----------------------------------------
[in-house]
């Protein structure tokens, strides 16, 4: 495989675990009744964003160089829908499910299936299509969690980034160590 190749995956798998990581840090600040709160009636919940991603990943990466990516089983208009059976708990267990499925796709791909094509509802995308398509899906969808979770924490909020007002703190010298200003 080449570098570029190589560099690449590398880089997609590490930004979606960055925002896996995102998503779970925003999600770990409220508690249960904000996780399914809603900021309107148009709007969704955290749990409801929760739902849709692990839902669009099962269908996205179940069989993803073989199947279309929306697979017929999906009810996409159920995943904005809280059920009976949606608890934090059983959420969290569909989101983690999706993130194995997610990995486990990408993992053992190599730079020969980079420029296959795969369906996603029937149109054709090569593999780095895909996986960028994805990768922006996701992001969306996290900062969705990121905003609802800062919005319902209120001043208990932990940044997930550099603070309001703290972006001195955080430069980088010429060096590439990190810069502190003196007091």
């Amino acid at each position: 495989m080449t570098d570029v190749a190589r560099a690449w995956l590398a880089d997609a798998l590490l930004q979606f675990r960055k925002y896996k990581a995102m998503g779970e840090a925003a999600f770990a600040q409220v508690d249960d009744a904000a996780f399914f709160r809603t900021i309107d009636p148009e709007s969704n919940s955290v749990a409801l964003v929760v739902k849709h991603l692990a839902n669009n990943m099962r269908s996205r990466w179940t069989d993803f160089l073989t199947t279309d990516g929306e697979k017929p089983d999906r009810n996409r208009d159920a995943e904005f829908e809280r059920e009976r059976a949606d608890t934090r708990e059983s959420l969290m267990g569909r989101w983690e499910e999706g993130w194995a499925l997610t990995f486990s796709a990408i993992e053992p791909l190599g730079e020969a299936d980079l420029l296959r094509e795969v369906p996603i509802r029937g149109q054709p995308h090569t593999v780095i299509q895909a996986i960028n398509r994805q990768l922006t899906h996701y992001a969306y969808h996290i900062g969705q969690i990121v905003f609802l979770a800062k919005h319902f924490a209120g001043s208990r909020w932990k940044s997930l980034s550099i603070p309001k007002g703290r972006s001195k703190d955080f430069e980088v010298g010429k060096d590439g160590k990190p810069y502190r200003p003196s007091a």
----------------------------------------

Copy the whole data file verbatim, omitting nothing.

[in-house]
């Protein structure tokens, strides 16, 4: 495989675990009744964003160089829908499910299936299509969690980034160590 190749995956798998990581840090600040709160009636919940991603990943990466990516089983208009059976708990267990499925796709791909094509509802995308398509899906969808979770924490909020007002703190010298200003 080449570098570029190589560099690449590398880089997609590490930004979606960055925002896996995102998503779970925003999600770990409220508690249960904000996780399914809603900021309107148009709007969704955290749990409801929760739902849709692990839902669009099962269908996205179940069989993803073989199947279309929306697979017929999906009810996409159920995943904005809280059920009976949606608890934090059983959420969290569909989101983690999706993130194995997610990995486990990408993992053992190599730079020969980079420029296959795969369906996603029937149109054709090569593999780095895909996986960028994805990768922006996701992001969306996290900062969705990121905003609802800062919005319902209120001043208990932990940044997930550099603070309001703290972006001195955080430069980088010429060096590439990190810069502190003196007091």
């Amino acid at each position: 495989m080449t570098d570029v190749a190589r560099a690449w995956l590398a880089d997609a798998l590490l930004q979606f675990r960055k925002y896996k990581a995102m998503g779970e840090a925003a999600f770990a600040q409220v508690d249960d009744a904000a996780f399914f709160r809603t900021i309107d009636p148009e709007s969704n919940s955290v749990a409801l964003v929760v739902k849709h991603l692990a839902n669009n990943m099962r269908s996205r990466w179940t069989d993803f160089l073989t199947t279309d990516g929306e697979k017929p089983d999906r009810n996409r208009d159920a995943e904005f829908e809280r059920e009976r059976a949606d608890t934090r708990e059983s959420l969290m267990g569909r989101w983690e499910e999706g993130w194995a499925l997610t990995f486990s796709a990408i993992e053992p791909l190599g730079e020969a299936d980079l420029l296959r094509e795969v369906p996603i509802r029937g149109q054709p995308h090569t593999v780095i299509q895909a996986i960028n398509r994805q990768l922006t899906h996701y992001a969306y969808h996290i900062g969705q969690i990121v905003f609802l979770a800062k919005h319902f924490a209120g001043s208990r909020w932990k940044s997930l980034s550099i603070p309001k007002g703290r972006s001195k703190d955080f430069e980088v010298g010429k060096d590439g160590k990190p810069y502190r200003p003196s007091a």